Controlling malaria in Niger with bednets: how to take the Big Picture
© Jean-Bernard et al; licensee BioMed Central Ltd. 2010
Published: 20 October 2010
In December 2005 free long lasting insecticidal nets were distributed to mothers of children under five in a nation-wide scheme in Niger. More than 2 million bed nets were distributed, increasing the ownership of insecticide treated bed nets more than tenfold.
Materials and methods
Our team was in charge of the malaria survey. The malaria cases were reported through a network of 44 sites across the country. Malaria transmission was surveyed in 12 villages in the Sahel, as it was deemed the most variable zone.
Results and discussion
During the first year of follow-up, vector dynamics showed an overall decrease in malaria transmission, but this was highly variable from village to village. Indeed, the second year of survey showed a return to transmission levels close to the pre-intervention period. A study of microsatellite markers showed no modification of the genetic structure in the two malaria vectors An. gambiae and An. arabiensis. However, a clear increase of the resistant allele of the kdr gene - resistence to the pyrethroid insecticide used in the bed nets - was observed. This clearly demonstrated that the main target vectors were reached. As measured by ovarian tracheoles observation, the parity rate of vectors was not significantly decreased. However, the index sporozoite decreased in the first year and remained low in the second year. Indeed, the parasite prevalence and the gametocyte carriage were shown decreasing in the children under five. This continued in 2007 as the National Malaria Control Program provided free artemisinin-based combination therapies as first line treatment for malaria in children under five. The national survey network showed a decrease in malaria cases, as confirmed in our sentinelle sites. However the biological confirmation of cases by HRP2 plasmodial antigen research has increased during the two years of follow-up. This could be explained by the more accurate diagnosis by peripheral health personal with the help of rapid diagnostic tests.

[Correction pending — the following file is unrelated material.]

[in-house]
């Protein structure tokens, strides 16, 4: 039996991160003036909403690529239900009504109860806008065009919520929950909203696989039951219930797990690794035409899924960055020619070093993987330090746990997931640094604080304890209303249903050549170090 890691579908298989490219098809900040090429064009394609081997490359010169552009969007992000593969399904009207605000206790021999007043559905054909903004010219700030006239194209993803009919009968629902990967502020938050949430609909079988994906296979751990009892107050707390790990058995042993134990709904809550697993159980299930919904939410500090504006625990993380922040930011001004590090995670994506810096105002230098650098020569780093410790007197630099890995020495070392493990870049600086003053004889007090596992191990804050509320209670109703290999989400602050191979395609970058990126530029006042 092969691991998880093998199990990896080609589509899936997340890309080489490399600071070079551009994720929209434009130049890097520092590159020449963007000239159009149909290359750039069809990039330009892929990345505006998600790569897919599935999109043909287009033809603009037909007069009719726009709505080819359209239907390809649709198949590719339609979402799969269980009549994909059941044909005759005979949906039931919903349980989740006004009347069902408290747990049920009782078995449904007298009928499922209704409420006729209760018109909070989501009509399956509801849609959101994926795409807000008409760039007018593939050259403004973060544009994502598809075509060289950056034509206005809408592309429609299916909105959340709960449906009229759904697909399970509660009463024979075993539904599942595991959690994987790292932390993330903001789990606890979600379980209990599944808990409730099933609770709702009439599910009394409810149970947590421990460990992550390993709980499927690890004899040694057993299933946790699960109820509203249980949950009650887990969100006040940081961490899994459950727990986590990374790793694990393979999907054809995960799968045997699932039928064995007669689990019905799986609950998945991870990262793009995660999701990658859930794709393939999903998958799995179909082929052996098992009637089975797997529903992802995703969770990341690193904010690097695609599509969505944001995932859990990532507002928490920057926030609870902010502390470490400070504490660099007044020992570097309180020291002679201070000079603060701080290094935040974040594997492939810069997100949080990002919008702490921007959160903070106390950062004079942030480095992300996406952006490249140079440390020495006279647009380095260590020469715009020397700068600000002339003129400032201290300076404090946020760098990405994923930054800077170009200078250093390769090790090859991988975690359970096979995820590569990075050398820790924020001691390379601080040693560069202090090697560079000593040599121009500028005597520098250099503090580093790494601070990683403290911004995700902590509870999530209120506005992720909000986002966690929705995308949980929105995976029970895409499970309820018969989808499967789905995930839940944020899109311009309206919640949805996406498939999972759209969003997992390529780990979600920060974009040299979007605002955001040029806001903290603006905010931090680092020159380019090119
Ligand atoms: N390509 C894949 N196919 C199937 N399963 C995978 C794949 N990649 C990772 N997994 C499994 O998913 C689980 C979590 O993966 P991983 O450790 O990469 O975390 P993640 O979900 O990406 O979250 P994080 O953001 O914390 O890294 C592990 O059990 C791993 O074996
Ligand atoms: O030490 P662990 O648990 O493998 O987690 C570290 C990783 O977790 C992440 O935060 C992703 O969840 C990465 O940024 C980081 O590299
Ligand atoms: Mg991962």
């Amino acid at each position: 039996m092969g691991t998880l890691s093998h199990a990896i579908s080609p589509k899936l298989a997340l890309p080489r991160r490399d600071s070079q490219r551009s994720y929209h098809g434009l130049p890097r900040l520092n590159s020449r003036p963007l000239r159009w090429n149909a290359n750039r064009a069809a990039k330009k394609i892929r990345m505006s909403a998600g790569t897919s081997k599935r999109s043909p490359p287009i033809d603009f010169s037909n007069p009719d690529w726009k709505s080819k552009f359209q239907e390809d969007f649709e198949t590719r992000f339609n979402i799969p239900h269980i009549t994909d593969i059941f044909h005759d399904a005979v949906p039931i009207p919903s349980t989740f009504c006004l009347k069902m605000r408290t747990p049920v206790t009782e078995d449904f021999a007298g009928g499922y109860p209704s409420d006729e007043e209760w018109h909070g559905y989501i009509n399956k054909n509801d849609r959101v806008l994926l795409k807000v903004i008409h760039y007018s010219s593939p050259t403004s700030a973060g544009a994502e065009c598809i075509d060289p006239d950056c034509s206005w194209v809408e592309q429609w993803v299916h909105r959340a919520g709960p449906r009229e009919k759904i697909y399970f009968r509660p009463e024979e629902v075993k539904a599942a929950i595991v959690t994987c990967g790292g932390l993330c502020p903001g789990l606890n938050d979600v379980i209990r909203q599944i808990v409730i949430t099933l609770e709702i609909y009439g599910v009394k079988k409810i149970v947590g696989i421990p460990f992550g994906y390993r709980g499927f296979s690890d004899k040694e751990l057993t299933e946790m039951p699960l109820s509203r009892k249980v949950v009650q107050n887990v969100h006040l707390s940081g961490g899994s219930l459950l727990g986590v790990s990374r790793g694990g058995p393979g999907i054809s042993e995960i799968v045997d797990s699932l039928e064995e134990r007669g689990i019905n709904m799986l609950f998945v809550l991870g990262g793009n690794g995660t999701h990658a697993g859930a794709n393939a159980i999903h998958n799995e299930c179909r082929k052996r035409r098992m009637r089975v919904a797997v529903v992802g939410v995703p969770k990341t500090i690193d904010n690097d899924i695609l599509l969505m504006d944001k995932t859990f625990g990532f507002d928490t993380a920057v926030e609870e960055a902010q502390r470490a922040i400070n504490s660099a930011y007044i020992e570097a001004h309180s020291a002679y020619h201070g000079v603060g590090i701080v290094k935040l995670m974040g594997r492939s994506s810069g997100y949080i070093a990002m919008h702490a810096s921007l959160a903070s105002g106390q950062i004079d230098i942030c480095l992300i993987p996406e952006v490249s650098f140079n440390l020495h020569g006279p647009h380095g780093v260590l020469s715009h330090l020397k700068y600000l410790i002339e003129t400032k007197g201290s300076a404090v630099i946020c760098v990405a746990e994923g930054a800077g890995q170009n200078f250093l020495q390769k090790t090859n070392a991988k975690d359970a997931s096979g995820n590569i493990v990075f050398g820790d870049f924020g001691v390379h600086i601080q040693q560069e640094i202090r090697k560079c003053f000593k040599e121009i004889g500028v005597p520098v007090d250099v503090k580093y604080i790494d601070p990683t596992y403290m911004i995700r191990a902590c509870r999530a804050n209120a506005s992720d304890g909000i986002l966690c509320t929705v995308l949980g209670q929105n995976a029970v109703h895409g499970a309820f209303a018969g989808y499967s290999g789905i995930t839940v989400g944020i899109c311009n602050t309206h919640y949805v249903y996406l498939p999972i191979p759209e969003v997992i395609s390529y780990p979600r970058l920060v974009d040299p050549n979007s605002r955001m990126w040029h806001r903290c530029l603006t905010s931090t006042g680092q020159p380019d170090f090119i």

Our survey system allowed the report of the malaria evolution during that important period of control reinforcement in Niger. The causative impact was difficult to confirm because several lines of malaria control have been successively implemented. Moreover, the high climatic variability in this zone needs to be taken in account in the analysis. Despite these difficulties our data reinforce the importance of malaria monitoring through multidisciplinary studies to the benefit of control operations.
Funded by the Global Fund and the World Health Organization.
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